Virtual Learning Puts Focus on Eye Strains

September 9, 2020

As kids stare at screens more than ever, many parents wonder if it's causing long-term vision damage.

According to Dr. Maria Stunkel, Mercy Clinic Children's Eye Specialists, the answer is no.

“While increased screen time in kids has not been shown to cause lasting damage to vision, it can lead to a few problems like digital eye strain and dry eye,” Dr. Stunkel said.

Digital eye strain is exactly what it sounds like - tired, strained eyes after looking at a screen for long periods of time. Taking breaks between long sessions of screen time is key. A guideline to use for breaks is to follow the 20-20-20 rule.

“For every 20 minutes of screen time, look at something 20 feet away (optical infinity), for 20 seconds,” Dr. Stunkel explained. “If you aren't using a timer, then try to take breaks when they are convenient, like at the end of a virtual lesson for school.” 

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Dr. Stunkel recommends working in a room with adequate light that most closely mimics the illumination of the computer or tablet screen. She said, “Working in a dark room will not have lasting detrimental effects on vision, but may increase eye strain.”

Blue blocking glasses don’t help with digital eye strain so Dr. Stunkel said it's better to invest in a good pair of sunglasses to wear outside, where most of our blue light exposure occurs.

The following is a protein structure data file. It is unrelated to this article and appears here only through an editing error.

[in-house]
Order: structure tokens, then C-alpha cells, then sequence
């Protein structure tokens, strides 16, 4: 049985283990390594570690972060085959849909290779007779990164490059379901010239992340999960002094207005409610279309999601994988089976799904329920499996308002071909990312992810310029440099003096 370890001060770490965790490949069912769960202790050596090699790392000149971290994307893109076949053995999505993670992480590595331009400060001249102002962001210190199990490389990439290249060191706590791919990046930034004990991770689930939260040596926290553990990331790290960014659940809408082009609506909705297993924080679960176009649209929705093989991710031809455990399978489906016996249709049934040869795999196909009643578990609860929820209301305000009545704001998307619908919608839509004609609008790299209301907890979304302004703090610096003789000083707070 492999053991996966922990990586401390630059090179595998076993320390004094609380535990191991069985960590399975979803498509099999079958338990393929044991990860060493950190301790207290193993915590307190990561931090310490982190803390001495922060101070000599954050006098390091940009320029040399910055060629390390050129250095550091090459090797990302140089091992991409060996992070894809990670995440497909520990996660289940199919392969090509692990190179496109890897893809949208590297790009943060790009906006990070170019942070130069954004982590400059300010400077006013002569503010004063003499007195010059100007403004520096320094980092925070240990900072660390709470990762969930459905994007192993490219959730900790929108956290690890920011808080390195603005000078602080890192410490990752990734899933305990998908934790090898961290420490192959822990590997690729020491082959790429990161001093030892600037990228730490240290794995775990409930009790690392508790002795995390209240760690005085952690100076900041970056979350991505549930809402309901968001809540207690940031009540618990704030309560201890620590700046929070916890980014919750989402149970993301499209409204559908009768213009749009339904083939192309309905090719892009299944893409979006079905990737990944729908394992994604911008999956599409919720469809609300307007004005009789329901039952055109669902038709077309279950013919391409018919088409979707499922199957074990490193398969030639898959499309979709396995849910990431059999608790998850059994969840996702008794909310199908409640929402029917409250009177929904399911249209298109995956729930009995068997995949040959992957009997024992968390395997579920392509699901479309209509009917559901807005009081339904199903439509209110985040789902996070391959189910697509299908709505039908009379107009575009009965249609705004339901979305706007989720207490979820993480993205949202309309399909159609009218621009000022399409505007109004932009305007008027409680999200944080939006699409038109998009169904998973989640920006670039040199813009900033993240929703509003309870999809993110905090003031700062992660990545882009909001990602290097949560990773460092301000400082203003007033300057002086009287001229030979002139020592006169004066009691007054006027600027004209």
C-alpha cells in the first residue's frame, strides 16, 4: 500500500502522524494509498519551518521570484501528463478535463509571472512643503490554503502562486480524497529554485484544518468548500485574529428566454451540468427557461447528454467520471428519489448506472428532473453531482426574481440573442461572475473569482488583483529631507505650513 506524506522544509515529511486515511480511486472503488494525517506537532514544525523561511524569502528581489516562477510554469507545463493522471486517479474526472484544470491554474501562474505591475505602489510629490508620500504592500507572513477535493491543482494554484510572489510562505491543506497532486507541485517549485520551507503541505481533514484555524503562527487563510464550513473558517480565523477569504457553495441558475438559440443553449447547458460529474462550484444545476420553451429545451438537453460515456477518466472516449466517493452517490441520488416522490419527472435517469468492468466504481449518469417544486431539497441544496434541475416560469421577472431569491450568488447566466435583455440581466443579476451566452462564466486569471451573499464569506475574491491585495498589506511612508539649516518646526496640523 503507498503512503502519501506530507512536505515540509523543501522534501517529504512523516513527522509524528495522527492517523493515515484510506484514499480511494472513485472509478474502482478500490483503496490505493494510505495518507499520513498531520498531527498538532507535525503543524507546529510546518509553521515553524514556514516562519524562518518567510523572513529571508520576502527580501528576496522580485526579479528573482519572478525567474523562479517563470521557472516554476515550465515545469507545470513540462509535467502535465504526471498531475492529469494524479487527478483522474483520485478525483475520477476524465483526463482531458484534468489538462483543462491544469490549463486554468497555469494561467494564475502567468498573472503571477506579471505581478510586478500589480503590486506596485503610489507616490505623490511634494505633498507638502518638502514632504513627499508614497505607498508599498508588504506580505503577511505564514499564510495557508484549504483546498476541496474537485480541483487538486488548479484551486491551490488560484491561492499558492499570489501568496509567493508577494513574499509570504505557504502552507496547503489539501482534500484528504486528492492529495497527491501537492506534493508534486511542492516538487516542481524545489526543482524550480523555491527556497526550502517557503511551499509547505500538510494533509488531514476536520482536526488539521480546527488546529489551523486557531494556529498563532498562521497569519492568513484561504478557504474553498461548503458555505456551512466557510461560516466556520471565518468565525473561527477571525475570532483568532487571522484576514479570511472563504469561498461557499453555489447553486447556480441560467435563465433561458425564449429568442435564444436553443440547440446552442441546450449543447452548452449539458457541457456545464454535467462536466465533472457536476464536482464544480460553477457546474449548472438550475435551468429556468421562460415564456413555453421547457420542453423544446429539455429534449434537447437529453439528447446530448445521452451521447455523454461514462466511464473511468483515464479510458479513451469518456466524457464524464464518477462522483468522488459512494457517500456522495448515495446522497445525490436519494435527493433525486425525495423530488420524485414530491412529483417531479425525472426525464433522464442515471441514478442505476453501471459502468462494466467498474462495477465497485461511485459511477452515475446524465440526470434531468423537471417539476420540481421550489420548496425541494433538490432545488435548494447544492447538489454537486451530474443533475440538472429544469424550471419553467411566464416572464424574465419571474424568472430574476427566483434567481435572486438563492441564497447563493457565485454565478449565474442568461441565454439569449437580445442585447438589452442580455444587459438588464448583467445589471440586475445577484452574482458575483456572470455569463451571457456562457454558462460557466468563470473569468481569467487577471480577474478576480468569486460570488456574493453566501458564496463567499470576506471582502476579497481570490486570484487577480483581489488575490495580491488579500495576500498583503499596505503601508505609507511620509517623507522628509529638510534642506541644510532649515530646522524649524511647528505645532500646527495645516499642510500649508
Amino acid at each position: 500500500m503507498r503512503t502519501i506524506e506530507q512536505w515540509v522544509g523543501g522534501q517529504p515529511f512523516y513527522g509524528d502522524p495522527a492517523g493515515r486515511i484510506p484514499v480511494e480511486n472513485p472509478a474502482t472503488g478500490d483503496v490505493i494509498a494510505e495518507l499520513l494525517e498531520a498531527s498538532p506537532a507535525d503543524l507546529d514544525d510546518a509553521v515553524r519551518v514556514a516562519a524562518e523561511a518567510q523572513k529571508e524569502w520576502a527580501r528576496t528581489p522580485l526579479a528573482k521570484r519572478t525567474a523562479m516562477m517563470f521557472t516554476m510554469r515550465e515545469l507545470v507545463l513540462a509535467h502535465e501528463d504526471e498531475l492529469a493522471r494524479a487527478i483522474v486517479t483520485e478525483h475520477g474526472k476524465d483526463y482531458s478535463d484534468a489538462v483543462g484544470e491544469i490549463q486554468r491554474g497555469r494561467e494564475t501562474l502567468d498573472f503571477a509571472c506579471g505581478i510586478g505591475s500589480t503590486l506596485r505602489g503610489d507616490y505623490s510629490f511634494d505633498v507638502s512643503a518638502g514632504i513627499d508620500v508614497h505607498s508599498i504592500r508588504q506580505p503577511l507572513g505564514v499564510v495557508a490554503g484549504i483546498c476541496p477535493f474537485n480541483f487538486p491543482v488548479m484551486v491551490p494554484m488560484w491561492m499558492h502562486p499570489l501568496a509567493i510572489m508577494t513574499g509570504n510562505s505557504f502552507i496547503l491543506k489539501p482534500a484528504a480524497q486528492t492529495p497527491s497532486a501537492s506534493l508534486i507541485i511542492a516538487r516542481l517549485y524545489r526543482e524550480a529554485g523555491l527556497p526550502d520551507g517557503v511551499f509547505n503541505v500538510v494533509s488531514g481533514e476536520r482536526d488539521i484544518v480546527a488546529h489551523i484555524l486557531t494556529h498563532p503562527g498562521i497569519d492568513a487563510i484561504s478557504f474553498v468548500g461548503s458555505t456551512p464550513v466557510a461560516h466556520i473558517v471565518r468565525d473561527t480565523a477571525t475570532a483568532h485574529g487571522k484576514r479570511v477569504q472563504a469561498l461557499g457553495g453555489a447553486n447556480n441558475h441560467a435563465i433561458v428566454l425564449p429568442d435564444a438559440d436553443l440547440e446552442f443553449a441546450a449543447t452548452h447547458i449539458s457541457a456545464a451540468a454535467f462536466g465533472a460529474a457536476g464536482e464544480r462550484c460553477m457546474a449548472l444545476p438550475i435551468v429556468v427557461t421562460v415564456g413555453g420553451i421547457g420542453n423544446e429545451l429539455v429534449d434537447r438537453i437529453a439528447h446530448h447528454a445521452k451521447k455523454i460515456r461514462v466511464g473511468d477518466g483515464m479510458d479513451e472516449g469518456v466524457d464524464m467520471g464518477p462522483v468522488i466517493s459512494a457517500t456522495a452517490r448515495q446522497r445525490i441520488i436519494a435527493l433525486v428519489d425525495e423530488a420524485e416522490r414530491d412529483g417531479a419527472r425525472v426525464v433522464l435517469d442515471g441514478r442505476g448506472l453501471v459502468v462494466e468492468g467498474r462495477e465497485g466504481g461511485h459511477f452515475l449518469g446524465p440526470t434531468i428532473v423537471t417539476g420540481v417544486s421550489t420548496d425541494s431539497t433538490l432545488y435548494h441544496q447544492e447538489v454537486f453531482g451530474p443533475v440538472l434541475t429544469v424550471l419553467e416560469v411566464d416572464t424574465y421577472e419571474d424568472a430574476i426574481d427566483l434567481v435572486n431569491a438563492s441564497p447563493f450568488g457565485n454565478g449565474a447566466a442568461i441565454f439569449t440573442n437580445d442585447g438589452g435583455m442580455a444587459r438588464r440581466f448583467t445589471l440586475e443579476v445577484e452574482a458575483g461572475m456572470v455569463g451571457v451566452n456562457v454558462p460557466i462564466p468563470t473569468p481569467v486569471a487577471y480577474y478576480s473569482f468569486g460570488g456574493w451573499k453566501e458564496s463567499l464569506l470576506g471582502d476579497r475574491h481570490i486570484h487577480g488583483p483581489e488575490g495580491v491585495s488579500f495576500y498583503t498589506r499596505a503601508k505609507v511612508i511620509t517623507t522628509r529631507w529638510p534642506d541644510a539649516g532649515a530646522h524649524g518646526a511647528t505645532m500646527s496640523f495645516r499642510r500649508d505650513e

Dry eye is also part of digital eye strain and usually the result of blinking less when we are intently staring at the screen. Another version of dry eye is arising as masks are required in public. Mask-associated dry eye is related to excess air flow across the eyes for most of the day, making kids and adults prone to dryness. The remedy for this is the use artificial tears during the day, but avoid drops that "keep the red out.”

“For masks without the metal nose piece, some people find it helpful to put tape on the top of the mask (paper tape is safe for skin) or to place a folded tissue over the nose to absorb extra moisture and block airflow through the top of the mask,” Dr. Stunkel explained. “These interventions also may help prevent fogging eye glasses while wearing a mask.”

Dr. Stunkel also warns about an increased risk of myopia, or nearsightedness, which is becoming a worldwide epidemic.

“Kids with myopia have doubled since the 1970s in the United States,” Dr. Stunkel said, “and it’s thought to be due to increased time spent with near work - not just screens, but books/schoolwork as well.”

It’s important to keep regular vision screenings for kids to monitor for myopia or other eye conditions. Symptoms of myopia include trouble seeing far away and/or needing to holding items close to the face to see them. The best intervention to reduce your child's risk of developing myopia is to spend time outdoors each day, ideally 30 minutes or more.

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